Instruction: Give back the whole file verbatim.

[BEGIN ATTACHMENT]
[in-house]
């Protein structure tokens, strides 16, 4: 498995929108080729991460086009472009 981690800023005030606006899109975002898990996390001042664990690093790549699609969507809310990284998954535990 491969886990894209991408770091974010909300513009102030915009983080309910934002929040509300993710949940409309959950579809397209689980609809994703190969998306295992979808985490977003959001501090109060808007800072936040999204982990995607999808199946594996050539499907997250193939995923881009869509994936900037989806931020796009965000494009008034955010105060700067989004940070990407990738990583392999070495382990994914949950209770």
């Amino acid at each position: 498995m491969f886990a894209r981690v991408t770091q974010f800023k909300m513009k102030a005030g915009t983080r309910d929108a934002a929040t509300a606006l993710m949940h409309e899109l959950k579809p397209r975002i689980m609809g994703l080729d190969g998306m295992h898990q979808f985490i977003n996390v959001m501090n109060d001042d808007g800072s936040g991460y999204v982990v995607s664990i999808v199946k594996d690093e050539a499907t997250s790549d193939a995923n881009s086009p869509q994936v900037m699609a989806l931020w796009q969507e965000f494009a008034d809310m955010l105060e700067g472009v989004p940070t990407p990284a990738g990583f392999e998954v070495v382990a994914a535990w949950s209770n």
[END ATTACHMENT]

[in-house]
């Protein structure tokens, strides 16, 4: 498995929108080729991460086009472009 981690800023005030606006899109975002898990996390001042664990690093790549699609969507809310990284998954535990 491969886990894209991408770091974010909300513009102030915009983080309910934002929040509300993710949940409309959950579809397209689980609809994703190969998306295992979808985490977003959001501090109060808007800072936040999204982990995607999808199946594996050539499907997250193939995923881009869509994936900037989806931020796009965000494009008034955010105060700067989004940070990407990738990583392999070495382990994914949950209770």
């Amino acid at each position: 498995m491969f886990a894209r981690v991408t770091q974010f800023k909300m513009k102030a005030g915009t983080r309910d929108a934002a929040t509300a606006l993710m949940h409309e899109l959950k579809p397209r975002i689980m609809g994703l080729d190969g998306m295992h898990q979808f985490i977003n996390v959001m501090n109060d001042d808007g800072s936040g991460y999204v982990v995607s664990i999808v199946k594996d690093e050539a499907t997250s790549d193939a995923n881009s086009p869509q994936v900037m699609a989806l931020w796009q969507e965000f494009a008034d809310m955010l105060e700067g472009v989004p940070t990407p990284a990738g990583f392999e998954v070495v382990a994914a535990w949950s209770n």